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Pro-Poor Tourism

From philanthropy to a different way of doing business:
Strategies and challenges in integrating pro-poor approaches into tourism business

Caroline Ashley, Gareth Haysom


January 2005

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This paper explores some of the ways to optimise the impact of the tourism sector for local development and poverty reduction. It is not an overview of all aspects of ‘pro-poor tourism’ (PPT), but focuses on strategies that tourism companies can adopt. It draws on reflections from practical engagement with companies in Southern Africa, supplemented by secondary research. It has three main aims: firstly, to illustrate that there is much that ‘mainstream’ commercial tourism can do to embrace pro-poor approaches; secondly, to go beyond generalisations about what companies should do to look at some of the nitty gritty of how they can implement changed practice; thirdly, to put forward the argument that the tourism sector needs to go much further in shifting from philanthropic approaches to community benefit to pro-poor approaches that entail doing business differently.

The paper first puts pro-poor tourism in the context of other concepts relating to growth and tourism and corporate behaviour. It then outlines a distinction between philanthropic donations and adapting business practice to be pro-poor. The remainder of the paper explores this distinction though empirical material from South African companies that are attempting to change business practice. Their initiatives, the business benefits, and the lessons for others are assessed.

Some would question the very starting point – engagement with companies to promote pro-poor change. Tourism companies, after all, are profit-seekers, whose business is commercial tourism, not development. But the assumption underpinning the work presented here is that that ‘we’ (as society) should seek to optimise the impact of tourism business. The argument goes thus:
  • Poverty is widespread and direct approaches to poverty reduction are making insufficient progress – thus ‘pro-poor growth’ is also needed, i.e. growth which is inclusive of the poor.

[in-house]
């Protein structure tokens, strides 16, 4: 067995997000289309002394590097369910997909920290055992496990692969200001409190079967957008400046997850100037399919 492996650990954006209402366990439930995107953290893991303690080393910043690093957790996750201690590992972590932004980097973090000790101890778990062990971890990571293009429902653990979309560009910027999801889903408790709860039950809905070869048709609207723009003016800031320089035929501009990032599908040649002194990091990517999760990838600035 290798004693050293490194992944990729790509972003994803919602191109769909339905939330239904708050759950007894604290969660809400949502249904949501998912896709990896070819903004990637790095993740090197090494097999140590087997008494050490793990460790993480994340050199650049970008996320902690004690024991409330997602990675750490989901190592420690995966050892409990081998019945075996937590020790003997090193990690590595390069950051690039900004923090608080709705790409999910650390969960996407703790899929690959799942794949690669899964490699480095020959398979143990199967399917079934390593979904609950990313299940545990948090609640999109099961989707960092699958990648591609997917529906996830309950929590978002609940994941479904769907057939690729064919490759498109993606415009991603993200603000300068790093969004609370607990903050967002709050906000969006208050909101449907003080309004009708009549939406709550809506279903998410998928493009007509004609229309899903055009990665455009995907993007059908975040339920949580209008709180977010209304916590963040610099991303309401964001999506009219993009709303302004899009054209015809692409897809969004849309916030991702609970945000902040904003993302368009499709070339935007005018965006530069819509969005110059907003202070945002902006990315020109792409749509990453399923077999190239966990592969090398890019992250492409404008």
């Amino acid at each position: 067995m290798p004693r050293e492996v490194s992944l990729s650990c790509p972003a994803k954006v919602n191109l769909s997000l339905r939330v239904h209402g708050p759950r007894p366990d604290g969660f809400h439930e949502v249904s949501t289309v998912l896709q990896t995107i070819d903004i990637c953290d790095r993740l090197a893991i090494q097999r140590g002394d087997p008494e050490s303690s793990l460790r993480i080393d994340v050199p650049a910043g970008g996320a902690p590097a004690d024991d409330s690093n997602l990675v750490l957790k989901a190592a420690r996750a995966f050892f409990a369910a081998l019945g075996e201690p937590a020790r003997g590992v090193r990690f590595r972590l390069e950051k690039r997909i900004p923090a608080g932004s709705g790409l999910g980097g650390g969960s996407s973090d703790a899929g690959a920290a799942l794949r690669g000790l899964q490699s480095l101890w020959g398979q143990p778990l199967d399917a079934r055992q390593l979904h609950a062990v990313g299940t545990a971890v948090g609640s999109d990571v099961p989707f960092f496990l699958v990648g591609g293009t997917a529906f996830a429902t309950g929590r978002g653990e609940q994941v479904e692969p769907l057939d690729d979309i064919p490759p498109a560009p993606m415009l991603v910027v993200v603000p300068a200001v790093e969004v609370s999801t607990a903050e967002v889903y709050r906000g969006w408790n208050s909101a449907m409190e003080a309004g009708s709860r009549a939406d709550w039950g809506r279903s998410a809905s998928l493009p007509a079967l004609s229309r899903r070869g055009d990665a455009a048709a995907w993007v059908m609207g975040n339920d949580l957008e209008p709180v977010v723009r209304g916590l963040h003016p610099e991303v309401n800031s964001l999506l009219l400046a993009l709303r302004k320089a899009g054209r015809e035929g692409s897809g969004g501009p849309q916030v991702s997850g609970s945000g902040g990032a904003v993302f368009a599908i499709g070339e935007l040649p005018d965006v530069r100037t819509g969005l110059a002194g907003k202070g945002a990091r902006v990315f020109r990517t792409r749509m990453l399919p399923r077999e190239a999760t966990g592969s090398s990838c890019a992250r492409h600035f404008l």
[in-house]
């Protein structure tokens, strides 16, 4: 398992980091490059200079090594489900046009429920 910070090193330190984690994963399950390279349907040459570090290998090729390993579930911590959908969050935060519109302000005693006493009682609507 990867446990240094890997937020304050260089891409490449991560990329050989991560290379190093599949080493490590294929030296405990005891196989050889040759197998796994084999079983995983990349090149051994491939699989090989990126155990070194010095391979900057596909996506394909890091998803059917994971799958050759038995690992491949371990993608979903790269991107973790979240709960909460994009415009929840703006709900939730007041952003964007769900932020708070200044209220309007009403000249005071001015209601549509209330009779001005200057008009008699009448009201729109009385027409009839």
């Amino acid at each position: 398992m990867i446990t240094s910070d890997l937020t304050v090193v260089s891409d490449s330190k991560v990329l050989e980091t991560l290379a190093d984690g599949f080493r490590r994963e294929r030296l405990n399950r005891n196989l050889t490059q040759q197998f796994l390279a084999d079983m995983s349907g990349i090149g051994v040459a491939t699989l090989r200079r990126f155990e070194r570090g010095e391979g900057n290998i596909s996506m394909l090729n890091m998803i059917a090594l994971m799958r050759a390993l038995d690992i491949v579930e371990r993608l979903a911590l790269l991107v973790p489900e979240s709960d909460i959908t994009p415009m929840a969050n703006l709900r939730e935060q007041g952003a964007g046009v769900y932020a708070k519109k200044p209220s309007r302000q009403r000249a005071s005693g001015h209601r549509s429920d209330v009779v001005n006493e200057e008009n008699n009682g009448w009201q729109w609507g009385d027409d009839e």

• Tourism is a major economic sector worldwide, with particularly rapid relative growth in poor countries, thus is potentially very important for pro-poor growth.

  • (Limited) evidence shows tourism can be developed in ways that increase net benefits for the poor. Furthermore, one approach to this is for companies to do business differently, and evidence indicates that doing business in pro-poor ways can make commercial sense. This should therefore be promoted.
Doing business differently will only ever involve change at the margin – tourism business remains a business. But marginal change in a massive sector can be significant for development.

The counter-argument needs to be recognised too. Conventional economics teaches that any policy instrument can only effectively be used for one objective. Trying to achieve two objectives with one tool is sub-optimal. Thus the ‘first best’ theoretical approach to achieving growth and poverty reduction may be for businesses to deliver growth, and for redistribution and public investment to deliver poverty reduction and equality. But what is first best in theory is not always deliverable in practice. Public expenditure alone cannot meet the enormous social goals. It seems a wasted opportunity – as well as unethical – to not try to harness business practice in ways that deliver more for local communities and local economies.

The paper also rests on assumptions that there is a ‘business case’ for change, which provides incentives for tourism companies to contribute more to society. Without a business case, promoting pro-poor change with commercial companies would be futile. As outlined below, experience indicates that there is not one single ‘business case’ but several reasons why businesses may gain from pro-poor behaviour.

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